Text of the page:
Come on Vietnam. Your reputation is being spoiled by a small minority of ASSHOLES. No-one can escape their own karma. Your actions always catch up with you eventually. You may be poor, but that is no reason to steal off people lying dying and hurting on the roads. I hope I don't here any more stories like this ever again. It is destroying my faith in human nature.

Ugh, ugh, I need a helmet, ugh. I am a helpless human being. I don't have an ID card in Vietnamese, so no one could possibly know my name if I got into an accident. My travel insurance info is written on a scrap piece of paper (in English) in a zipper pocket of my bag. My cell phone has no emergency numbers in it, because I've been too distracted to find out if there is such a thing. Well, there's only one thing for it: I need to get these things done. I need to learn where the hospitals are. I need to go by the American Embassy and "just let them know I'm here" (or so says Mom and Kenny).

Oh god, is it possible to go from such exaltation to such fear about a place in such short time?

Also: today I went for a long walk for exercise, which in my mind couldn't have been more obvious: running shoes, headphones in my ear, scuzzy workout clothes, no purse at all. So WHY did so many people think I wanted a motorbike ride?? It didn't bother me to give 'em the brush off at first, but because I was out for more than an hour I got really freaking tired of men waving for my attention and pointing at their seats (of their bikes, not their behinds). Grrr. How do you say, "idiot, can you not see I'm walking for fun? I know people do this here!" in Vietnamese?

Feelin' Scroogey

As in Mr. Scrooge.

The totals are in: in my first 10 days, I spent 1,828,000d or $114.17. This averages out to about $11/day. I am not pleased with this. I know that I can do better. Plus, after encouraging talks with new friends, I feel like I can pick up an English lesson here and there during my free mornings and charge between $15-20/hour, which would help things greatly.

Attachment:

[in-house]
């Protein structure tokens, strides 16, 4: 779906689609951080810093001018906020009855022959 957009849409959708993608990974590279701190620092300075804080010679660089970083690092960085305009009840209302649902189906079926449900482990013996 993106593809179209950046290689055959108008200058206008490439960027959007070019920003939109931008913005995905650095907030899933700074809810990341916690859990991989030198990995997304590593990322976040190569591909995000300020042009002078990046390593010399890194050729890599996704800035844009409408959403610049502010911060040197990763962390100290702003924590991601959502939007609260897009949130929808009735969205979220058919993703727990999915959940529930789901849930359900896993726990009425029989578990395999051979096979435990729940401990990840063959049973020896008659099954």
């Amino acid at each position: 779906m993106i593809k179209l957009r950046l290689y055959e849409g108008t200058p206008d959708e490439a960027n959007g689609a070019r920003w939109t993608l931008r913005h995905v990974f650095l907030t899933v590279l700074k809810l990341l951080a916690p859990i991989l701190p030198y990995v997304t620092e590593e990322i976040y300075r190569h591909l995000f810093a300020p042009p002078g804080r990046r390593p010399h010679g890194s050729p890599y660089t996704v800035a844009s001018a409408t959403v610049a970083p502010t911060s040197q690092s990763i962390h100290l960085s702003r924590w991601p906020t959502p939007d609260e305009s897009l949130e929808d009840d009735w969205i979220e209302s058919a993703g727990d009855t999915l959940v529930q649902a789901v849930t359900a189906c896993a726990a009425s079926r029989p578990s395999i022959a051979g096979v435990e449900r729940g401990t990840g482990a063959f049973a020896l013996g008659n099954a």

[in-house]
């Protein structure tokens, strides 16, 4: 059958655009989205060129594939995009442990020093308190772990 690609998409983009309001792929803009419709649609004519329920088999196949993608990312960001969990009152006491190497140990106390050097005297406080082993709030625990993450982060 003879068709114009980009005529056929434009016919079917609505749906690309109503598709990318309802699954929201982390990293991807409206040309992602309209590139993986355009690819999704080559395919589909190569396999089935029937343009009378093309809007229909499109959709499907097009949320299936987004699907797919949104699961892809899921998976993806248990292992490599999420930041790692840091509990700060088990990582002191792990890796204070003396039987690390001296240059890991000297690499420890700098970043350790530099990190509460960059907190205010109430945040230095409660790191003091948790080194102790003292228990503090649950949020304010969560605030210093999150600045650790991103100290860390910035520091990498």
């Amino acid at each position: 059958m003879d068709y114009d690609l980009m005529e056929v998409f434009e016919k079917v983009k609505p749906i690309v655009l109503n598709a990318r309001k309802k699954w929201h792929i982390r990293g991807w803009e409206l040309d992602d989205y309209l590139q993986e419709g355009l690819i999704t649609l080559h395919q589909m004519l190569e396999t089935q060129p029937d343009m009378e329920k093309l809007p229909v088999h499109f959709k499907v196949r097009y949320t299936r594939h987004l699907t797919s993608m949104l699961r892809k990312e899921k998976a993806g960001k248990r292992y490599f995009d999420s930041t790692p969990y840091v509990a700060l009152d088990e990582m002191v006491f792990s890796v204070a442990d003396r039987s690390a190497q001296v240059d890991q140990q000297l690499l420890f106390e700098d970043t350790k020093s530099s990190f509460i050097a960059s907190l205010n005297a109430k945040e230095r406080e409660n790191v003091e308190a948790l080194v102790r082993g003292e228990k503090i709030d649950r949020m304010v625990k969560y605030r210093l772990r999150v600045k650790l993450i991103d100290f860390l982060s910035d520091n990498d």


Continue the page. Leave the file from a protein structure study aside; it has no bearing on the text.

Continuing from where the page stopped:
It feels good to eat cheaply and I know my spending has not been at all excessive. Why do i feel like my paycheck is slipping down the drain?

One plan: I'm buying a bicycle this week. A used one should cost about $50, a new one about $70, and I can put it on my Visa card. Because let's see... (totalling it up)...I spent 464,000d on motorbike and taxi rides this week. That's $29, holy freaking crap! This must stop. I'm buying a bicycle.

02 September, 2006

Mekong Delta, Youkong Delta

On a whim, I signed up for a one-day trip to the Mekong Delta, specifically the towns of My Tho and Ben Tre. We leave tomorrow morning at 7:45, and we should be back in Saigon by 6pm.

Not sure about the company's reputation, because there are so many companies/cafes that offer tours like this one, but for $7 for the whole day, I figured, why not? It'll give me something to write about other than markets, my neighborhood, and the language barrier. Here's what the flier says about the trip, typos included:

"You'll take a short scenic bus trip to MyTho city where boats will bring you to some islands on the Mekong River to see scenery villages. Seeing the fish port, coco handicraft shops. Enjoying tropical fruits. Southerners' traditional music, and coconut candies. Taking rowing-boats in a jungle. Cruising in anothe small canal to see the bee-keeping family and enjoy natural honey tea, honey wine... you have enough time to see the daily life of the local people. Returning to MyTho and stopping at the small beautiful garden for relaxing. Arriving Ho Chi Minh City at 6:00 PM."

now my MST3000 version: